"You have to go to the western most point in Madeira" said Jack, a British expat who lived on the island for over a decade. It was an idle Wednesday afternoon, and we were talking politics over a glass of poncha, a rum based cocktail which was said to help fishermen go out during the night and hunt for the local specialty, the espada. Keen to find out more about the secrets of the island, I eagerly deviated the conversation from the hash political situation in the UK, to colorful sunsets and mesmerizing landscapes. After a couple glasses of poncha, Jack was ready to draw me a treasure map, where I could find all Madeira's hidden gems, best lookout points and most impressive forested trails. Before I knew it, Jack paints the most vivid description of Ponta do Pargo, where 90 degrees upright cliffs rise up from the wild waves of the ocean. "Have you ever wanted to experience the most beautiful sunset over the Atlantic Ocean? This is your chance" he said. He continues "Ponta do Pargo is Madeira's most western point, and not only you can see the marvelous sun goes down, but you will feel as if you reached the end of the world. In a sense, this is it, as there is nothing but ocean until you hit the Americas. The vastness of our world, right?". I finished my drink and smiled. The very next day, I found myself renting a car and heading over to Western Madeira.
The roads in Madeira proved to be quite challenging. Winding motorways, narrow lanes and deep, long tunnels traversing the mountains. From Caniço, where I was based, I took the espresso towards Funchal, passed through Ponto do Sol and Calheta. After half an hour, I left the motorway behind in exchange for miniature hilly roads which forced me to practice my clutch skills and keep the car in second or third gear at most.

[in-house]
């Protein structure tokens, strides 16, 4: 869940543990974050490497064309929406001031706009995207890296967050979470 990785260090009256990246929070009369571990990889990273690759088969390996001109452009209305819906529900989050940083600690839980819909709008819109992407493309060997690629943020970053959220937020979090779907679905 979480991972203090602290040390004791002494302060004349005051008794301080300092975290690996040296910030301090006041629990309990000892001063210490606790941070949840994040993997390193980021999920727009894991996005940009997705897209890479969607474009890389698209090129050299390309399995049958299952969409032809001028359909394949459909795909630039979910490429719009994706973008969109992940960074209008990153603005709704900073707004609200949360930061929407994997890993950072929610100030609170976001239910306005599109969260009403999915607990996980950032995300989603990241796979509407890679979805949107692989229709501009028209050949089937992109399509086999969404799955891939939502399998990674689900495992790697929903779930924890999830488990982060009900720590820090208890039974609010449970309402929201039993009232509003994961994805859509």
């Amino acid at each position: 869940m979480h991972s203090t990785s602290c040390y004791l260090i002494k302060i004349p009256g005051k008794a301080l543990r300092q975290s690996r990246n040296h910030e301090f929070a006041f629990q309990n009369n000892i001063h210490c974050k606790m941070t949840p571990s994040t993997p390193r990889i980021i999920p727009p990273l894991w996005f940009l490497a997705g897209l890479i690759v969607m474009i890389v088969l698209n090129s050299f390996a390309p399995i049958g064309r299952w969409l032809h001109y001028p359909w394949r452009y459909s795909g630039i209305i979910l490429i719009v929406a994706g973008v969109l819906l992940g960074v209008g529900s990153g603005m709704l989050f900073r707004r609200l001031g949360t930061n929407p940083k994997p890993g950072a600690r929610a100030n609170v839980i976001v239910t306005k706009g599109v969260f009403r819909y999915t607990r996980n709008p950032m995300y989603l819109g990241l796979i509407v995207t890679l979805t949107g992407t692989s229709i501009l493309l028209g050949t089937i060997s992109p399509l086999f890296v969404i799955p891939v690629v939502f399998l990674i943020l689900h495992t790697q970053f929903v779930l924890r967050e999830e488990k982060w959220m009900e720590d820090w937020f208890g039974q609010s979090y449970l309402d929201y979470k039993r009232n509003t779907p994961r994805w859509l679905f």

The drive itself felt like a roller coaster ride, ticket included in the rental and petrol price. Despite the odd scary moment when I wasn't sure if I might end up trailing of the cliffs, I thoroughly enjoyed the journey. There were myriad parts where I was the only person driving on the lonely roads. That's when I put my window down and drove 20 km per hour so I can soak in my surroundings. Mostly, I would find myself driving through long paths dotted with white and purple alliums. Some roads were cutting through lush forests of eucalyptus, which forced me to slow down even further and breath in the fresh mint-like smell. It felt exotic, my mind couldn't even comprehend how such place can be on a small island, just off-shores Europe.
In less than two hours I was in a car park, in Ponta do Pargo. There were no other soul around, but a heavy silence. I got off my car and reluctantly made my way towards a red and white lighthouse, standing majestically on top of the cliffs.
A few steps, and the landscape Jack painted for me the previous night, finally revealed itself. Staggering cliffs, rising upright from the ocean. Vastness best describes this place. The clouds floated heavily above me, with no sun ray in sight. Everything about the place screamed deep. Deep silence, deep ocean, deep clouds. I felt as if I reached the end of the world. Standing on Madeira's vertiginous cliffs and overlooking the hungry waves hitting the shores with such appetite, made me dizzy. But there is no way to escape the vertigo in Ponta do Pargo. I could step back from the edge of the cliff, but any way I looked, the burdensome landscape wass there to hunt me.
I took a moment to acclimatize with everything. I sat down and allowed myself to unclench my muscles and relax. I even closed my eyes for a minute just to hear the waves, the wind, the silence. When I reopened my eyes, I looked at the horizon, where ocean met the sky. An amalgam of blue and grey, painted an unusual picture of emotions, full of natural forces beyond human capability.
I must have spent an hour, taking notes, looking around, being astounded. Eventually, I stood up and headed back to the car. It was more difficult than I could imagine leaving Ponta do Pargo behind. I was reluctant to snap back to reality and allow for my newly formed dreams and emotions to stay behind and get carried away by the winds and the waves. For the spiritual soul, Ponta do Pargo is where yin and yang meet: the empty vastness marries the inner peace.
Two hours later, I got back to Caniço. Upon return, I immediately sought to descent by the beach and spend the rest of the afternoon getting lost in my thoughts. Not sure why I needed the blue comfort, whether I was madly in love with the ocean or was I suffering withdrawals from Madeira's most beautiful spot. Either way, I was hooked.